The commands given are usually simple and straightforward but doesn’t exactly reward niceties like “please.” For parents trying to drill good manners into their children, listening to their kids boss Alexa around can be of great concern. “One of the responsibilities of parents is to teach your kids social graces,” says Greengart, “and this is a box you speak to as if it were a person who does not require social graces.” It’s this combination that worries Hunter Walk, a tech investor in San Francisco. In a blog post, he described the Amazon Echo as “magical” while expressing fears it’s “turning our daughter into a raging asshole.”

Hanover Kurzweil, who lives in San Francisco, says Alexa had a hard time comprehending her four-year-old son when he tried summoning the speaker with “Awexa.” But after a month or two of working on his pronunciation, his l’s started ringing clear as a bell, she says.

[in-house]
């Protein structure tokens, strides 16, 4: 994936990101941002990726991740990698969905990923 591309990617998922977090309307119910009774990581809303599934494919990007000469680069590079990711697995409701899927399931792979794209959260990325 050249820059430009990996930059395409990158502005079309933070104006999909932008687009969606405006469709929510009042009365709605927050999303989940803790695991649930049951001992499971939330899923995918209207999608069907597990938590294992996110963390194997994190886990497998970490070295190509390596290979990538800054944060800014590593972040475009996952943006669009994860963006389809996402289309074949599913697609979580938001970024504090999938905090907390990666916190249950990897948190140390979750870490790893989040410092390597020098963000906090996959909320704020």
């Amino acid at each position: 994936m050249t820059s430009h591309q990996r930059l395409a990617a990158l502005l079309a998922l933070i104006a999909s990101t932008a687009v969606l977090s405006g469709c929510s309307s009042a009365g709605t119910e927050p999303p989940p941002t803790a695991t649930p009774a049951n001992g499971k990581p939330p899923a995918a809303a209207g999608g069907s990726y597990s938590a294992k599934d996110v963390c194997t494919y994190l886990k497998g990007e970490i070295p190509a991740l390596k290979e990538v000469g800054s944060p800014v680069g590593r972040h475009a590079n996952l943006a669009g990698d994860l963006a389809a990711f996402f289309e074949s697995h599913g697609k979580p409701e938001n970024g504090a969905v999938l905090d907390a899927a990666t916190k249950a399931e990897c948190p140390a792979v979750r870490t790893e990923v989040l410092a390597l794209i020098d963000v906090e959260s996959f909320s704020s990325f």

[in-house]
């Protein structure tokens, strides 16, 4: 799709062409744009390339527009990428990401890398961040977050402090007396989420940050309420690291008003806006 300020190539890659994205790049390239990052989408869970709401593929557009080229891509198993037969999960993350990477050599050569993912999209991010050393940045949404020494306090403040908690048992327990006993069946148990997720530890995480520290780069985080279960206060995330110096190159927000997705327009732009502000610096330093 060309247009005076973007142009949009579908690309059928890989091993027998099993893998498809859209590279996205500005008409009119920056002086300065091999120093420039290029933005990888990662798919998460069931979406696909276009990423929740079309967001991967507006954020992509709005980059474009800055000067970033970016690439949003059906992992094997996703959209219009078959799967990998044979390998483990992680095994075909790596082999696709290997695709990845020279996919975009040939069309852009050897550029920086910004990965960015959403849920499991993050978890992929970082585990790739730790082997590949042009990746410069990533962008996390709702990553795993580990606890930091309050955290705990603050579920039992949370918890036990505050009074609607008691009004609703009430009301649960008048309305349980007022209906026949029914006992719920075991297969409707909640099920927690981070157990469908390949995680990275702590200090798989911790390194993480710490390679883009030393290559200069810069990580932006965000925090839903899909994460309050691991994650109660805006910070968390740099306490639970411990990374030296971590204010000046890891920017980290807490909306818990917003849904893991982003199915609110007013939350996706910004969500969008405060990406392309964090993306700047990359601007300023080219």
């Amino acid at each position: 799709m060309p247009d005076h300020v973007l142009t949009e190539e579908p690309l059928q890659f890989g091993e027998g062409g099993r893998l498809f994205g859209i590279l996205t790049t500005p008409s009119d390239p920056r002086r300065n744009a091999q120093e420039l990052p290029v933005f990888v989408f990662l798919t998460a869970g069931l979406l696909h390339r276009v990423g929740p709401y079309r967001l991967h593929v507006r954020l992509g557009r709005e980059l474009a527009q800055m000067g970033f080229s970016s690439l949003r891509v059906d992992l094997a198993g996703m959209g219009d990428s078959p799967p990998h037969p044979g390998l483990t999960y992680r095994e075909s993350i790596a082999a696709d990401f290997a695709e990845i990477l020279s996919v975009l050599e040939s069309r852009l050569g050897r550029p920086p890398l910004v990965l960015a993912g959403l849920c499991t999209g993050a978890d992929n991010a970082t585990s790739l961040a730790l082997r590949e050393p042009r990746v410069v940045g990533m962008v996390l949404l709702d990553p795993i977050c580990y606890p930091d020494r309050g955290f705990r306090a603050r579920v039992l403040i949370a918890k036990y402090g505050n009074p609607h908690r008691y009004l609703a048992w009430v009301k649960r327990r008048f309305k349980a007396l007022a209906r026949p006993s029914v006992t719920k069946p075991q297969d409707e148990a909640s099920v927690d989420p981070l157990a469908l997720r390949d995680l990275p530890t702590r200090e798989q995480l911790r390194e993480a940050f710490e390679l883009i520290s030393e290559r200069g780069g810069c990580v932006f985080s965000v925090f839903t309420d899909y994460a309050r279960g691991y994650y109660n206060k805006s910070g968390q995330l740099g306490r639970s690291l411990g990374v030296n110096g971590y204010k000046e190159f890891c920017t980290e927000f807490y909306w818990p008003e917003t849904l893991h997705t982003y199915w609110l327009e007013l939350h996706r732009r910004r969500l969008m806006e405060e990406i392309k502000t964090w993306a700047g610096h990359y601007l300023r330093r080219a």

Apple's Siri. Image source Wikimedia commons
Apple’s Siri. Image source Wikimedia commons

Not all parents are so worried about the implications of their kids’ mannerisms when interacting with a speaker, though. This is, after all, a “can that sits on a table,” says Holly Petersen, a mother of two who lives in Minnesota. They find ‘unintentional aggressiveness’ in the tone of her command. Though Petersen believes her children, ages five and seven, know the difference between bot and human. “It is important for my kids to be able to empathize with people and read emotions off people and be polite with people,” she says. But “Alexa doesn’t have feelings, and I don’t want her over-personified.”

Still, with the proliferation of Artificial Intelligence, a debate is emerging around how humans should treat bots. Mortensen argues that “you are worse off if you treat your machines in a demeaning kind of way.” Mortensen created the calendar-scheduling assistant called x.ai. He doesn’t correct them though since they “are beyond the age of where I teach them decency and courtesy.”